- After starting the Chase with four straight top-10 finishes, Ryan Newman has finished 30th or worse in the last two events. And I think we all know how much he loves Talladega… $50,000 worth of love.
- The top 10 finishers at Martinsville drove five Chevys, three Toyotas, a Dodge and a Ford.
What’s the Points?
Johnson retains his points lead but is now just six markers ahead of Hamlin. Harvick remains third, 62 outside the top spot. Next week’s race at Talladega will truly tell the tale, as it’s the one track where through no fault of his own a driver can find himself climbing bruised and battered out of a race car so thoroughly trashed, all the King’s horses and all the King’s men can’t patch the SOB together again.
Keep in mind, in the highly unlikely (as in it has never happened) event Hamlin and Johnson were to finish tied in the spot, the driver of the No. 11 car would have the advantage. The first tiebreaker is number of wins this season, and Hamlin now has seven victories to Johnson’s six.
Kyle Busch takes over fourth in the standings from Jeff Gordon but is a formidable 172 points out of the lead. Barring a first-lap incident that takes out Johnson, Hamlin and Harvick at Talladega next week, Gordon, Busch and those trailing them in the points have been effectively eliminated.
In that “best of the rest” race, Gordon holds fifth while Carl Edwards wrested the sixth points position from Tony Stewart. Burton had the best points day advancing two spots to eighth in the standings. Greg Biffle had the worst points day falling three spots to eleventh, while Kurt Busch and Matt Kenseth sit right in the middle at ninth and tenth.
Much will be made this week of the Chase having come down to two drivers within six points of each other battling for the big prize. “Big prize” in French is “Grand Prix.” (Say what you want about the French, they make a damn good salad dressing.) In the Grand Prix series, where the points system rewards excellence, not consistency, the points race between five potential champions is even tighter heading into the last two races of the season.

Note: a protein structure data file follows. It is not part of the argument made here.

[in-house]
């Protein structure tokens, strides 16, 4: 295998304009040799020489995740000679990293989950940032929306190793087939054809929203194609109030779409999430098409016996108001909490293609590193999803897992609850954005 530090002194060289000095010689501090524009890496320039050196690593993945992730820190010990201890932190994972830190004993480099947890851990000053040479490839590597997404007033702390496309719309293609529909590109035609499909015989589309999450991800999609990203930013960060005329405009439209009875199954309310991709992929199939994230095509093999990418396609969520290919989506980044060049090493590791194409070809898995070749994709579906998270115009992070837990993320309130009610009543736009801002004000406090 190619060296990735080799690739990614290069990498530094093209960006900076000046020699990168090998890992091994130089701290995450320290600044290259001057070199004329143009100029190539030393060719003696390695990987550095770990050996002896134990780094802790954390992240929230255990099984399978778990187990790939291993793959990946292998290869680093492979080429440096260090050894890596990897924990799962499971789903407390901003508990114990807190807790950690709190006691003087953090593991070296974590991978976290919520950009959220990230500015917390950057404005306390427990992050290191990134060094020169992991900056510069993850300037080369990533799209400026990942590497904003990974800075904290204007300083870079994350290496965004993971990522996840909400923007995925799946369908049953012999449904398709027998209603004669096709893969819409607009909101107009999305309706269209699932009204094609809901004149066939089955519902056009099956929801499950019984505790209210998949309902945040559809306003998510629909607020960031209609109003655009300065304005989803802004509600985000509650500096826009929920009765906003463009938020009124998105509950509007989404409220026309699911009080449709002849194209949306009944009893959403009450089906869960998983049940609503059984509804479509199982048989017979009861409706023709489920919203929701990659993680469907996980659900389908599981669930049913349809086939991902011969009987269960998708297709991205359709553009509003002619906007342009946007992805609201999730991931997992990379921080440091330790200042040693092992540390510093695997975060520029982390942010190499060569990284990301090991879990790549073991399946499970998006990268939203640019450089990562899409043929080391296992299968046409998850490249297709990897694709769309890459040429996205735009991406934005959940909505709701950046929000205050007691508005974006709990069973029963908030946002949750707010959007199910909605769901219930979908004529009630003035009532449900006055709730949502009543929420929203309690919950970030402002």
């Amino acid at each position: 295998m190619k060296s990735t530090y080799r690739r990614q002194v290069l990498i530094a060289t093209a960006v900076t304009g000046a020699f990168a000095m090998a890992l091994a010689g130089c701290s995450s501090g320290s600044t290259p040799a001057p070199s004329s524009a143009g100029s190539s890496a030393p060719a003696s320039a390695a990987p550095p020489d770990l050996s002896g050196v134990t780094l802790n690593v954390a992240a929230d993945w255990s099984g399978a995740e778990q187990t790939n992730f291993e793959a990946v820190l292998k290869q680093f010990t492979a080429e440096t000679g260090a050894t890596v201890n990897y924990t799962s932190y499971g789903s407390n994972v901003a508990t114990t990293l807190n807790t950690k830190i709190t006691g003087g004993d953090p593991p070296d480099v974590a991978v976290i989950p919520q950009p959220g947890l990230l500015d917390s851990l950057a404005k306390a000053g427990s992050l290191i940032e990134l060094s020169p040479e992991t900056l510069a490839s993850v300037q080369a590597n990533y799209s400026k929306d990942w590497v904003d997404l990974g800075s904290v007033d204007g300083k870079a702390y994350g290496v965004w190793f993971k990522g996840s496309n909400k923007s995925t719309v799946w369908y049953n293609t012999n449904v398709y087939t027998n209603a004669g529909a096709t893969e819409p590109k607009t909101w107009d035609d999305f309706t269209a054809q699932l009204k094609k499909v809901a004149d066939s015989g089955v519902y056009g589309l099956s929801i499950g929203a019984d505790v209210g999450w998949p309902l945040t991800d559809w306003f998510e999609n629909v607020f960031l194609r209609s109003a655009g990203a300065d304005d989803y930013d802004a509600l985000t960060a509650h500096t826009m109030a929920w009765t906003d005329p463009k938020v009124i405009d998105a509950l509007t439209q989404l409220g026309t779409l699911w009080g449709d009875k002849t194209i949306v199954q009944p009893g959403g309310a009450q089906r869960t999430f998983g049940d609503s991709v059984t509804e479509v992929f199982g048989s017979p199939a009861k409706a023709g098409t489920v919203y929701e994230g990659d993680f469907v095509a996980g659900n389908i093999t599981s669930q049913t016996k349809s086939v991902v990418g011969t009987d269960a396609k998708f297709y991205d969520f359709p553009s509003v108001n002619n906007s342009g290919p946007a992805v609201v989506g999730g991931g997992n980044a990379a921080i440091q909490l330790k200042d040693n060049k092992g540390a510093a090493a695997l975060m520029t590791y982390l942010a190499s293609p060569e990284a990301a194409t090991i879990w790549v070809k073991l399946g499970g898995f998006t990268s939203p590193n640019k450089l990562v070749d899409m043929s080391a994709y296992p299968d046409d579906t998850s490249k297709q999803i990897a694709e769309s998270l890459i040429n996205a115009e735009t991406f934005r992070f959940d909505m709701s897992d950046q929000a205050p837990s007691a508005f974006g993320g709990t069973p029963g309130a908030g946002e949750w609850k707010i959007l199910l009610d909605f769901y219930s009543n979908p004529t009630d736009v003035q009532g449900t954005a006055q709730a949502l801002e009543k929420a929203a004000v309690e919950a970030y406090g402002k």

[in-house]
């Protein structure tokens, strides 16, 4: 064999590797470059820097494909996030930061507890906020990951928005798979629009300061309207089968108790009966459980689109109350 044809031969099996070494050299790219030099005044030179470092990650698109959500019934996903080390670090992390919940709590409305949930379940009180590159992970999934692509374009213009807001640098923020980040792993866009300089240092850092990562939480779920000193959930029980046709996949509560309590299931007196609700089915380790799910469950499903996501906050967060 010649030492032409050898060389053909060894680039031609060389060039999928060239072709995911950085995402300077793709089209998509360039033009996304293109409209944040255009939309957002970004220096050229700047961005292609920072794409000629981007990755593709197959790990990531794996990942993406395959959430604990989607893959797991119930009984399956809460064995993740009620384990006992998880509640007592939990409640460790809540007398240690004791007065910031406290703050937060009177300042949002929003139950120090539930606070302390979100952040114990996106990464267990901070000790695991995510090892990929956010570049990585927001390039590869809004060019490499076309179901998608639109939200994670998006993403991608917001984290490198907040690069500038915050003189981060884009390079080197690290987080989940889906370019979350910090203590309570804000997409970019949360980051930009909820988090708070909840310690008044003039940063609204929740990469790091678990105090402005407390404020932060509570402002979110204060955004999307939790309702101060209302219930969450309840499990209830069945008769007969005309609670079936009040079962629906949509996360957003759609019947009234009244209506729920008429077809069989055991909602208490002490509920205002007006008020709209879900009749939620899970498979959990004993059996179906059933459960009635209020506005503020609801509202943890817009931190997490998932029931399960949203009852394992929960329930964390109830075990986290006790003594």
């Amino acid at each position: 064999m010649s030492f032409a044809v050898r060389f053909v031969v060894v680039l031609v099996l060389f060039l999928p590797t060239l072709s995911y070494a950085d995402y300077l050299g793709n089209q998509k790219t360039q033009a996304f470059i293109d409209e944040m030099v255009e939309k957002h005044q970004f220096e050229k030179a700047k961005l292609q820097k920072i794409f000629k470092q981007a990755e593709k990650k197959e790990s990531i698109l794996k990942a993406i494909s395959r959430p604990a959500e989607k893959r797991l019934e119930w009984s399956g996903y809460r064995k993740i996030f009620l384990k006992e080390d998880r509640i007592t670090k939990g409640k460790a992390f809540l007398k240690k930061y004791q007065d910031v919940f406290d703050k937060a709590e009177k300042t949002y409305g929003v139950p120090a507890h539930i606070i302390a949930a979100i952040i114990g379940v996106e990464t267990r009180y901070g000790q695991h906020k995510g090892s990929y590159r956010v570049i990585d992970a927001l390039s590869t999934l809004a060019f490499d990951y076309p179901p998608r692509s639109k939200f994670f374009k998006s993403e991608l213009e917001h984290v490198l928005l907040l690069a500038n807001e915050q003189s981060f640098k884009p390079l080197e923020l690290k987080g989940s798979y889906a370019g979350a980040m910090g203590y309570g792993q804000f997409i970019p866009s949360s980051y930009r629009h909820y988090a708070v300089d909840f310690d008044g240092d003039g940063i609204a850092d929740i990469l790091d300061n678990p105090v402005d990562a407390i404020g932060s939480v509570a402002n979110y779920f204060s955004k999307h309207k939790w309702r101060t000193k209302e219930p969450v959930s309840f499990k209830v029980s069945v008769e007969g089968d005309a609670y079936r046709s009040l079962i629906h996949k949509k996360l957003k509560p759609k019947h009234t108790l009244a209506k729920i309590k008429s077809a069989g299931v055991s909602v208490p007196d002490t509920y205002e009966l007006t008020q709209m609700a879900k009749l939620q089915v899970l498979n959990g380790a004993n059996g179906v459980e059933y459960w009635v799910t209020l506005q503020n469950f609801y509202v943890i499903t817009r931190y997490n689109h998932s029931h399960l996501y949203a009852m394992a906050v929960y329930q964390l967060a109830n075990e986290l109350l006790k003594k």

Overall Rating (On a scale of one to six beer cans with one being a stinker and a six-pack an instant classic): We’ll give this one five well-iced bottles of Corona served up by a fetching lass of questionable moral character who is off shift in a half-hour. A few less cautions at the midpoint of the race for the backmarkers doing stupid things would have earned this race a six.
Next Up: Talladega on Halloween? It’s likely the race will become a real life horror show. Keep your hands inside the car; this is a dark ride.
About the author
Matt joined Frontstretch in 2007 after a decade of race-writing, paired with the first generation of racing internet sites like RaceComm and Racing One. Now semi-retired, he submits occasional special features while his retrospectives on drivers like Alan Kulwicki, Davey Allison, and other fallen NASCAR legends pop up every summer on Frontstretch. A motorcycle nut, look for the closest open road near you and you can catch him on the Harley during those bright, summer days in his beloved Pennsylvania.